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Cover Letter Examples - Cornell … - cover letter science example

Cover Letter Examples - Cornell …-cover letter science example

Cover Letter Examples
For Various Career Fields
From the broadest sense, cover letters serve two purposes:
Express your interest in the organization and position to which you are applying
Expand upon your skills and experiences highlighted on your resume
With that said, there can often be nuances in how to approach constructing a cover letter for various
industries. In addition, questions are often raised about which what types of experiences to include in a
cover letter. While some may choose to highlight work experience, others will focus on their personal
projects, or previous research, academic, or extracurricular experiences.
The goal of this packet is to break down the structure of a cover letter, and show you examples of how
to incorporate different experiences into your letters for various career fields.
The following pages consist of cover letters written by students interested in pursuing jobs in:
? Chemical Engineering
? Mechanical Engineering
? Computer Science
? Civil Engineering
? Finance
? Consulting
? Research
Crafting an Effective Cover Letter
Paragraph 1: Introduce Yourself
? Identify the position you are applying for, and how you learned of it.
? Explain why you are interested in applying for this role.
? You may want to include your year (e.g. junior), college, and major.
? Be sure to include something specific about the company (it's important to tailor your
letter; don't use generic language that could apply to any company in that industry).
? Answer the questions: Why is this position right for me? Why do I want to work for this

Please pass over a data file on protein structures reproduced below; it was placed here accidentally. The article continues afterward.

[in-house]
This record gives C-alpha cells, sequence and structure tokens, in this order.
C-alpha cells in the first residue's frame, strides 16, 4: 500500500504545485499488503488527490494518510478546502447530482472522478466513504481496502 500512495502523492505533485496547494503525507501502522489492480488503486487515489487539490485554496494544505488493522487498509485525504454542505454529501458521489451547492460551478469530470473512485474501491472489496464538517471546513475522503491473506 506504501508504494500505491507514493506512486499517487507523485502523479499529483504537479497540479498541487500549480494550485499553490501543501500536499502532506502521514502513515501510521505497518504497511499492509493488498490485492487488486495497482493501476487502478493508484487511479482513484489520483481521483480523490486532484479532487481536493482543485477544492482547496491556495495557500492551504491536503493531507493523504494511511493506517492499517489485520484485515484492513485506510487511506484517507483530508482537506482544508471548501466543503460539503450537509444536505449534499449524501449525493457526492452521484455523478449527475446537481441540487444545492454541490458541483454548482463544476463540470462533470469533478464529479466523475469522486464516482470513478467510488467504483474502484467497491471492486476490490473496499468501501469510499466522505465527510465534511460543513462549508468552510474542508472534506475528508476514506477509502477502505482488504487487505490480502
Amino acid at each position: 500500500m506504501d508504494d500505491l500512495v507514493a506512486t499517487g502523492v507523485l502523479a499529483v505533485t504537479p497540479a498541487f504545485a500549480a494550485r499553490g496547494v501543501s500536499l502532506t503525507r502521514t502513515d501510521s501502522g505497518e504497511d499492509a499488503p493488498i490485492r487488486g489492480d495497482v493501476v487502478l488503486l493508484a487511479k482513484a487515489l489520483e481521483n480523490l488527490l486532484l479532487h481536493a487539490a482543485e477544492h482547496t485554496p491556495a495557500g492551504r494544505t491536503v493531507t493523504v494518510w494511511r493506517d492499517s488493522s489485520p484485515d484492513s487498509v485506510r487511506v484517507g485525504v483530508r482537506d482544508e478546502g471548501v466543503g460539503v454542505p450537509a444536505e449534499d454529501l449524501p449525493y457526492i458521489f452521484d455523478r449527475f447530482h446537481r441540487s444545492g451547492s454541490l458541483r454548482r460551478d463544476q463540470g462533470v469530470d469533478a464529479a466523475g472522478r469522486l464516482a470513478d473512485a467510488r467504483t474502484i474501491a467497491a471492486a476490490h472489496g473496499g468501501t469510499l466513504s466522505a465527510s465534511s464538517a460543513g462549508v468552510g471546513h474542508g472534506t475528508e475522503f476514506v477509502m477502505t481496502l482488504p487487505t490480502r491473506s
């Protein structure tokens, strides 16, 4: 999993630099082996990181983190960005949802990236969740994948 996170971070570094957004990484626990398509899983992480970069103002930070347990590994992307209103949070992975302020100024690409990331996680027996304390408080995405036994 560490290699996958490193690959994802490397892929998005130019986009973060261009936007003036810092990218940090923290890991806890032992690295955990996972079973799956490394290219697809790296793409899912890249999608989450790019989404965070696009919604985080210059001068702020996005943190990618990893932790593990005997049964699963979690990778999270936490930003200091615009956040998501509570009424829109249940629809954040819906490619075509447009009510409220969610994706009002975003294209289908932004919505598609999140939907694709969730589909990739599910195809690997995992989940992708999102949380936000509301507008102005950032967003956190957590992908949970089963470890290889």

specific organization?
Paragraphs 2 & 3: Sell Yourself
? Indicate that you understand the position requirements and illustrate that you possess
the skills required to add value in the role.
? Highlight character traits and/or specific experiences that prove you are a good fit for
the organization and the role.
? Do not simply repeat what is on your resume.
? DO elaborate on skills and stories - be specific!!
? Look at the required skills section of the job posting for ideas of what to highlight.
? Answer the question: Why am I right for this position?
Paragraph 4: Closing
? Keep this paragraph short and sweet.
? Summarize your qualifications for the position and reiterate why you are a good fit.
? Provide contact information (cellphone and email).
? Say thank you!
? Answer the questions: Does the recruiter know how to contact me, and the type of
position I am seeking?
A Few Tips & Tricks
? If you don't have the name of a contact, address the letter to "Dear Hiring Manager," or "Dear
Human Resources Director." Don't address the letter to "To whom it may concern," or "Dear
? Limit the letter to 3-4 paragraphs, and 1 page.
? Expand on your resume; do not repeat it verbatim.
? Don not copy exact words/phrases from sample cover letters.